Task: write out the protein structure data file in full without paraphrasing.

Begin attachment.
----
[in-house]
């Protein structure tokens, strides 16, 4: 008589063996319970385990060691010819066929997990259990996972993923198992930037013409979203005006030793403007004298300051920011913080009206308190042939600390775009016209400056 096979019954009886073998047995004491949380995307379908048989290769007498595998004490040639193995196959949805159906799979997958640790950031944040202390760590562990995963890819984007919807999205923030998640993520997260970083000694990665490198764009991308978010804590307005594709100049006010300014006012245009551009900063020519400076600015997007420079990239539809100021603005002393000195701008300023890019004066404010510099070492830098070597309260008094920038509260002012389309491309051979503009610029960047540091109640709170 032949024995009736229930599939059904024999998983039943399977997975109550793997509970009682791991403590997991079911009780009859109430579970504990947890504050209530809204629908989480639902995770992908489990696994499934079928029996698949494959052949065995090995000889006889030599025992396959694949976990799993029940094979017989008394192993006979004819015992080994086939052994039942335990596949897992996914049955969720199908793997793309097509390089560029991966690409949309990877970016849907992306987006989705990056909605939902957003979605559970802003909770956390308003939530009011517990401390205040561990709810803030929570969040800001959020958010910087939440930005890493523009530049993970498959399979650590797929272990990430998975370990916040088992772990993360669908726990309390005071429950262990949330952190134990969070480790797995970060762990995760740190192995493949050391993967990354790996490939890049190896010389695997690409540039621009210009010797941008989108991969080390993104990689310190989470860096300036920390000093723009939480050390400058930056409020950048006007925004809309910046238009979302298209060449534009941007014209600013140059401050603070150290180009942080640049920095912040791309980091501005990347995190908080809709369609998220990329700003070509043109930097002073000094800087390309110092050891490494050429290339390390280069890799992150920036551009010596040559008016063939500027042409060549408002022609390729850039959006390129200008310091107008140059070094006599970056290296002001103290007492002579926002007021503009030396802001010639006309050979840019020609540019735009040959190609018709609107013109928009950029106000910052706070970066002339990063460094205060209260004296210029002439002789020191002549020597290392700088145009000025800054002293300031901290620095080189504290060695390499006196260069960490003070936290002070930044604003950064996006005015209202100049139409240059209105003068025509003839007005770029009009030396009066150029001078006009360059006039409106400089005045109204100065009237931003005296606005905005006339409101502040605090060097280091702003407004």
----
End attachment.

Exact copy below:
[in-house]
């Protein structure tokens, strides 16, 4: 008589063996319970385990060691010819066929997990259990996972993923198992930037013409979203005006030793403007004298300051920011913080009206308190042939600390775009016209400056 096979019954009886073998047995004491949380995307379908048989290769007498595998004490040639193995196959949805159906799979997958640790950031944040202390760590562990995963890819984007919807999205923030998640993520997260970083000694990665490198764009991308978010804590307005594709100049006010300014006012245009551009900063020519400076600015997007420079990239539809100021603005002393000195701008300023890019004066404010510099070492830098070597309260008094920038509260002012389309491309051979503009610029960047540091109640709170 032949024995009736229930599939059904024999998983039943399977997975109550793997509970009682791991403590997991079911009780009859109430579970504990947890504050209530809204629908989480639902995770992908489990696994499934079928029996698949494959052949065995090995000889006889030599025992396959694949976990799993029940094979017989008394192993006979004819015992080994086939052994039942335990596949897992996914049955969720199908793997793309097509390089560029991966690409949309990877970016849907992306987006989705990056909605939902957003979605559970802003909770956390308003939530009011517990401390205040561990709810803030929570969040800001959020958010910087939440930005890493523009530049993970498959399979650590797929272990990430998975370990916040088992772990993360669908726990309390005071429950262990949330952190134990969070480790797995970060762990995760740190192995493949050391993967990354790996490939890049190896010389695997690409540039621009210009010797941008989108991969080390993104990689310190989470860096300036920390000093723009939480050390400058930056409020950048006007925004809309910046238009979302298209060449534009941007014209600013140059401050603070150290180009942080640049920095912040791309980091501005990347995190908080809709369609998220990329700003070509043109930097002073000094800087390309110092050891490494050429290339390390280069890799992150920036551009010596040559008016063939500027042409060549408002022609390729850039959006390129200008310091107008140059070094006599970056290296002001103290007492002579926002007021503009030396802001010639006309050979840019020609540019735009040959190609018709609107013109928009950029106000910052706070970066002339990063460094205060209260004296210029002439002789020191002549020597290392700088145009000025800054002293300031901290620095080189504290060695390499006196260069960490003070936290002070930044604003950064996006005015209202100049139409240059209105003068025509003839007005770029009009030396009066150029001078006009360059006039409106400089005045109204100065009237931003005296606005905005006339409101502040605090060097280091702003407004």